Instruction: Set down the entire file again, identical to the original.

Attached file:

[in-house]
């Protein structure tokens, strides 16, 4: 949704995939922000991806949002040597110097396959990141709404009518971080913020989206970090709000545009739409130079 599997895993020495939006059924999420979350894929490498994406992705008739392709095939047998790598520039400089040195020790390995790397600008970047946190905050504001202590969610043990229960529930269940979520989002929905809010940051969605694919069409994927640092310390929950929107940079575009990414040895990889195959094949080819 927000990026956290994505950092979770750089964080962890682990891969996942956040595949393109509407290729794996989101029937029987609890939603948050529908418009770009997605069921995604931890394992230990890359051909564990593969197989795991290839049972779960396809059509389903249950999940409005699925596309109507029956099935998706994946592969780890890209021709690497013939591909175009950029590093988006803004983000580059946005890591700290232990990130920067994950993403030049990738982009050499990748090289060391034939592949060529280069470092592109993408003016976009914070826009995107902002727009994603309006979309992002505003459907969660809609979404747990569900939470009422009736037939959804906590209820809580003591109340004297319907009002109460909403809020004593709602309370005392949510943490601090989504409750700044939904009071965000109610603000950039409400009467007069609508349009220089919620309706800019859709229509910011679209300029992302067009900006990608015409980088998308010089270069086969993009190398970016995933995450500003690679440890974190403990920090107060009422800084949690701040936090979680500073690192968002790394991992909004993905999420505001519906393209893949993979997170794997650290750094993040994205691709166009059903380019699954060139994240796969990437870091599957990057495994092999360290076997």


[in-house]
């Protein structure tokens, strides 16, 4: 949704995939922000991806949002040597110097396959990141709404009518971080913020989206970090709000545009739409130079 599997895993020495939006059924999420979350894929490498994406992705008739392709095939047998790598520039400089040195020790390995790397600008970047946190905050504001202590969610043990229960529930269940979520989002929905809010940051969605694919069409994927640092310390929950929107940079575009990414040895990889195959094949080819 927000990026956290994505950092979770750089964080962890682990891969996942956040595949393109509407290729794996989101029937029987609890939603948050529908418009770009997605069921995604931890394992230990890359051909564990593969197989795991290839049972779960396809059509389903249950999940409005699925596309109507029956099935998706994946592969780890890209021709690497013939591909175009950029590093988006803004983000580059946005890591700290232990990130920067994950993403030049990738982009050499990748090289060391034939592949060529280069470092592109993408003016976009914070826009995107902002727009994603309006979309992002505003459907969660809609979404747990569900939470009422009736037939959804906590209820809580003591109340004297319907009002109460909403809020004593709602309370005392949510943490601090989504409750700044939904009071965000109610603000950039409400009467007069609508349009220089919620309706800019859709229509910011679209300029992302067009900006990608015409980088998308010089270069086969993009190398970016995933995450500003690679440890974190403990920090107060009422800084949690701040936090979680500073690192968002790394991992909004993905999420505001519906393209893949993979997170794997650290750094993040994205691709166009059903380019699954060139994240796969990437870091599957990057495994092999360290076997």